For a better understanding of the present invention, reference may be made to the accompanying drawings in which:
FIG. 1 illustrates a planar view of a bulldozer;
FIG. 2 illustrates an antenna array in relation to the blade of the bulldozer;
FIG. 3 illustrates an oscillator circuit used in conjunction with each antenna of the antenna array; and
FIG 4 illustrate a circuit used to measure the frequency of the oscillator circuit shown in FIG. 3.
With reference to the drawings, FIG. 1 shows a planar view of an earthmoving machine 10 having a work implement 12. The work implement 12 is utilized to move earth or soil.
For illustrative purposes, the earthmoving machine 10 shown in FIG. 1 is a track-type bulldozer 14 and the earthmoving implement 12 is a bulldozer blade 16. While the invention is described using the bulldozer 14 and the bulldozer blade 16, it is intended that the invention also be used on other types of earthmoving machines 10 and earthmoving implements 12 such as loaders, excavators, front shovels, and the like. The bulldozer 14 includes hydraulic lift actuators 18 for raising and lowering the blade 16 and hydraulic tilt actuators 20 for tilting and tipping the blade. The bulldozer 14 also includes a set of tracks 22 and a draft arm 24 to push the blade 16. The present invention is directed toward determining the position of the blade 16. To accomplish this, the present invention employs an antenna array 25 that directs high frequency signals to a metal target plate 27 located on the back portion of the blade 16.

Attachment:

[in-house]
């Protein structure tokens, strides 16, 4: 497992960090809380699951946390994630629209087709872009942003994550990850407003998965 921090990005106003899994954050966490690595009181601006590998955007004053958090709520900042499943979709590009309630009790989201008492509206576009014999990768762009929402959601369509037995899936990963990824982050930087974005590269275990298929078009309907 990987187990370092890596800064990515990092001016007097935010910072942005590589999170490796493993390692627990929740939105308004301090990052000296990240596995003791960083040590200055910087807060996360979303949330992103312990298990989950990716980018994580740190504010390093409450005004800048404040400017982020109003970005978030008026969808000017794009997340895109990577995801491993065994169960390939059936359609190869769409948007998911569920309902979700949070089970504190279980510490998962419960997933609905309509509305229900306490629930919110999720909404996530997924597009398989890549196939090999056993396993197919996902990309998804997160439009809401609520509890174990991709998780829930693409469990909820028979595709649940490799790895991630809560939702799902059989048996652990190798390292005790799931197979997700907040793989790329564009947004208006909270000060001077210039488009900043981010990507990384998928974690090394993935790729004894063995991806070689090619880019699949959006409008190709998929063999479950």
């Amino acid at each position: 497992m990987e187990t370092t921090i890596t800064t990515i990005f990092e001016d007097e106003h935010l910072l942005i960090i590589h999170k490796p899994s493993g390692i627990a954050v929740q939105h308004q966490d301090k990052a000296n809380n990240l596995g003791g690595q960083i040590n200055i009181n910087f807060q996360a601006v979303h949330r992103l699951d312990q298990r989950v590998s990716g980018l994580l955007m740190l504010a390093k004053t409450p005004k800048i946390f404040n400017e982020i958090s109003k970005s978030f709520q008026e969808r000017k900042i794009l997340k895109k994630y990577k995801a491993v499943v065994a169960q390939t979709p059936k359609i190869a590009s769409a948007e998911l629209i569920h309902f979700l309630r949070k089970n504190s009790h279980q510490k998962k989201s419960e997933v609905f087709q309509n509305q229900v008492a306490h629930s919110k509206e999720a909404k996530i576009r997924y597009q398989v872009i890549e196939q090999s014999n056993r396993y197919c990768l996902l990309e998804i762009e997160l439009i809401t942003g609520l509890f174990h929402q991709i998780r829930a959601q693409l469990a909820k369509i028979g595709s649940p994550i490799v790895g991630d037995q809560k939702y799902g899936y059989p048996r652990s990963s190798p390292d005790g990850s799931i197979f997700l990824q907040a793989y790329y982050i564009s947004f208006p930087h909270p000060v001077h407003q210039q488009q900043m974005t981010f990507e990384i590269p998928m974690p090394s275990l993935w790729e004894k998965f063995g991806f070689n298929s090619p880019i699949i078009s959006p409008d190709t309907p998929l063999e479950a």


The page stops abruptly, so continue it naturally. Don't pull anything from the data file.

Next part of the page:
The present invention is more fully illustrated with reference to FIG. 2. In the preferred embodiment, an antenna array 25 including four antennas 200A-D are mounted in the front portion of the machine 10. Preferably, the antennas 200 are equally spaced apart and axially aligned with a vertical and horizontal axis 215,210. The antennas 200 are affixed on a plate 26 in a position to transmit high frequency signals to the target 27. Upon receiving the high frequency signals, the target 27 reflects the signals back to the antenna array 25. Preferably, the wavelengths of the transmitted signals are less than half the distance between the antenna array 25 and target 27. This provides for the target 27 to be electrically coupled to antenna array 25. For example, as shown by the dashed lines on the target 27, each energized antenna 200 induces a current mirror on the target 27 that electrically couples the respective portions of the target 27 to a respective antenna 200 of the antenna array 25. Consequently, each antenna 200 and the target portions (represented by the dashed lines) form an inductor whose inductance is responsive to the distance between the respective antenna 200 and the target portions. For example, the transmitted signals may be pulsed at a frequency ranging from 100 to 200 MHz. As will be explained below, each antenna 200 is used as an inductor in an oscillator circuit.